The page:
Tit Sin Kyun was a form passed down from Tit Kiu Saam (Iron Bridge Three), one of the ten tigers of Canton and a grandmaster of Hung Ga Kyun. The form was taught to Grandmaster Wong Fei Hung by Lam Fuk Sing, one of the students of Tit Kiu Saam.
Tit Sin Kyun is an internal form (Noi Gung 內功) of the Lam Ga Hung Kyun System. There is a common misconception that Tit Sin Kyun trains self defence techniques. Rather than solely training self defence techniques, Grandmaster Lam Chun Chung suggests that Tit Sin Kyun utilizes dynamic tension, breathing exercises and pronunciation of sounds to generate power in the practitioner’s bridge hands, improve rooting of the practitioner’s stance and improve the overall health of a practitioner by treating each of the five major organs of the human body (i.e. Liver, Heart, Spleen, Lungs and Kidneys). Continue reading →
The Hung Ga system is well known for its “Iron bridge hand training”. Traditionally, there are twelve distinct Hung Ga bridge hand methods, each having a different shape, associated technique and mode of practice. The various bridge hand techniques are exemplified in different classical Hung Ga forms (Tit Sin Kyun, Gung Ji Fuk Fu Kyun, etc.). Amongst Hung Ga practitioners, the Twelve Bridges are a continual source of conversation, intrigue and even confusion. Continue reading →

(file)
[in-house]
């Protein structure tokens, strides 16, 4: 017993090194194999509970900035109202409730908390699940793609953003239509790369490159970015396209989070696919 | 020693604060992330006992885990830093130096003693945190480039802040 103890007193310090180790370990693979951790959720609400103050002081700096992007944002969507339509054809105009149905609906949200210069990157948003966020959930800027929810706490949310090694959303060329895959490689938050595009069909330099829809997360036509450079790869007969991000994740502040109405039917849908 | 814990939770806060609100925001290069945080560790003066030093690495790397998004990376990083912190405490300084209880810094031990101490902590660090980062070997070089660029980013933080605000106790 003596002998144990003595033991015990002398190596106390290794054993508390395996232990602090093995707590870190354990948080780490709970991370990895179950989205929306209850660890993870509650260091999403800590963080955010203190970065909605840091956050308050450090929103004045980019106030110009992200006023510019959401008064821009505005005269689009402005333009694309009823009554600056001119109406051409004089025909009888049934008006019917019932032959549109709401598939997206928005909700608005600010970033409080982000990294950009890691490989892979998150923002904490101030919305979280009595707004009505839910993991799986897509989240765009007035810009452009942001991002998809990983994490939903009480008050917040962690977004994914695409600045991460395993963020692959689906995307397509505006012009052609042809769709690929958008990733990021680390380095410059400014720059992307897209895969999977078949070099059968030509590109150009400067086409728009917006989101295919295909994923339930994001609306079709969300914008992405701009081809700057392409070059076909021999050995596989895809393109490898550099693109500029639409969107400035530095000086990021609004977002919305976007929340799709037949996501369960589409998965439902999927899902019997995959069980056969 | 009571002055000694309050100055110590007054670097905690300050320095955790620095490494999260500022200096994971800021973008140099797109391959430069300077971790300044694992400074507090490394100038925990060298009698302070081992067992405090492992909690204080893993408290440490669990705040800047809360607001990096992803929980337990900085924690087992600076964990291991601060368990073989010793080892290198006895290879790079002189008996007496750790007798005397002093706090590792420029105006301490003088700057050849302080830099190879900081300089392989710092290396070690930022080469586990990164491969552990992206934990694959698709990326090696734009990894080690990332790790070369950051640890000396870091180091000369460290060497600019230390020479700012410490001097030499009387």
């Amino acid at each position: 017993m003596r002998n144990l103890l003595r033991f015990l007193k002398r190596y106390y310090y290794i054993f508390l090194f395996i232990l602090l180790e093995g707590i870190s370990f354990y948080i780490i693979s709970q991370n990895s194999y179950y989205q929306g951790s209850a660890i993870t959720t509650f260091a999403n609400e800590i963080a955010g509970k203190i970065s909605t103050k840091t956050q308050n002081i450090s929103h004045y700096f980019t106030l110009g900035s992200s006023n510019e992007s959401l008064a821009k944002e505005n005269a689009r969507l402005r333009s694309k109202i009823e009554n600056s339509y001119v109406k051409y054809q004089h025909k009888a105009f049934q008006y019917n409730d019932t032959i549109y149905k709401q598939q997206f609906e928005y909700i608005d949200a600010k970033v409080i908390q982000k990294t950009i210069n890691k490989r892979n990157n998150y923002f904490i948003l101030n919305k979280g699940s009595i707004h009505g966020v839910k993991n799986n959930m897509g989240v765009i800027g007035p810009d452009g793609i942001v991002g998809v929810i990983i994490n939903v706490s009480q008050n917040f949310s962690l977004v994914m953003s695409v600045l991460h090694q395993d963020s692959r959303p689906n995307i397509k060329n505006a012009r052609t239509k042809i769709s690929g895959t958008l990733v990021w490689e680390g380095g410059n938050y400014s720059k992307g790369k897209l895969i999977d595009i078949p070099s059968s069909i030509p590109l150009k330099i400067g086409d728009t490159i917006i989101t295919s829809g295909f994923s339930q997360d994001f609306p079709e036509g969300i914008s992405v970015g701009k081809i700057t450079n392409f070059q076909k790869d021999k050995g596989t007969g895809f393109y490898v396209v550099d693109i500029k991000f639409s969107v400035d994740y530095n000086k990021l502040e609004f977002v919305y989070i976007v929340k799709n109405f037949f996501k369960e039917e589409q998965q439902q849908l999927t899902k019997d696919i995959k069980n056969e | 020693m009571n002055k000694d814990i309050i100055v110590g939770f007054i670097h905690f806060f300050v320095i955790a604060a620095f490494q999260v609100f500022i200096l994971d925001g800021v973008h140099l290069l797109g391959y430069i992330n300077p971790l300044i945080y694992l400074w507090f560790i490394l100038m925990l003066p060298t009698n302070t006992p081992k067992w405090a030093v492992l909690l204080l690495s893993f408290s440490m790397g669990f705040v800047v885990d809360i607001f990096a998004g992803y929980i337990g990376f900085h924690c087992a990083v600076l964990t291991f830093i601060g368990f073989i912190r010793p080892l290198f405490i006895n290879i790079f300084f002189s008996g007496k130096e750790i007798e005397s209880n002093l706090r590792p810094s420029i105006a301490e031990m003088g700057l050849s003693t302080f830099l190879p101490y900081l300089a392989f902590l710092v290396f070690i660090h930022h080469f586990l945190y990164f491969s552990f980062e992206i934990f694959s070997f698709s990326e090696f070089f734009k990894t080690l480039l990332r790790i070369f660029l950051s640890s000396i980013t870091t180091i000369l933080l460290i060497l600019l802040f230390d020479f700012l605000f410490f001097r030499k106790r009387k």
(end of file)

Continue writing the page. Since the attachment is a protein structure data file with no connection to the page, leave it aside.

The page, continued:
Question: Sifu Macek, can you please briefly explain the “Twelve Bridge Hands” of Hung Ga Kuen? As your school is called Practical Hung Kyun, I would appreciate some practical example how to use the “Twelve Bridges” in training or real fight.
Answer: First two Bridges – Hard, Soft (Gong, Yau) and last two Bridges – Control, Adapt (Jai, Ding) are a general Yam/Yeung (Yin/Yang) framework of the remaining eight. We at Practical Hung Kyun want to end up the confrontation as fast as possible, using hard power and total control. If we meet a stronger opponent, we use soft power and adapt to the opponents action.
I took your question as challenge, and tried to explain the “Twelve Bridge Hands” of Hung Ga in twelve lines/paragraphs. Continue reading →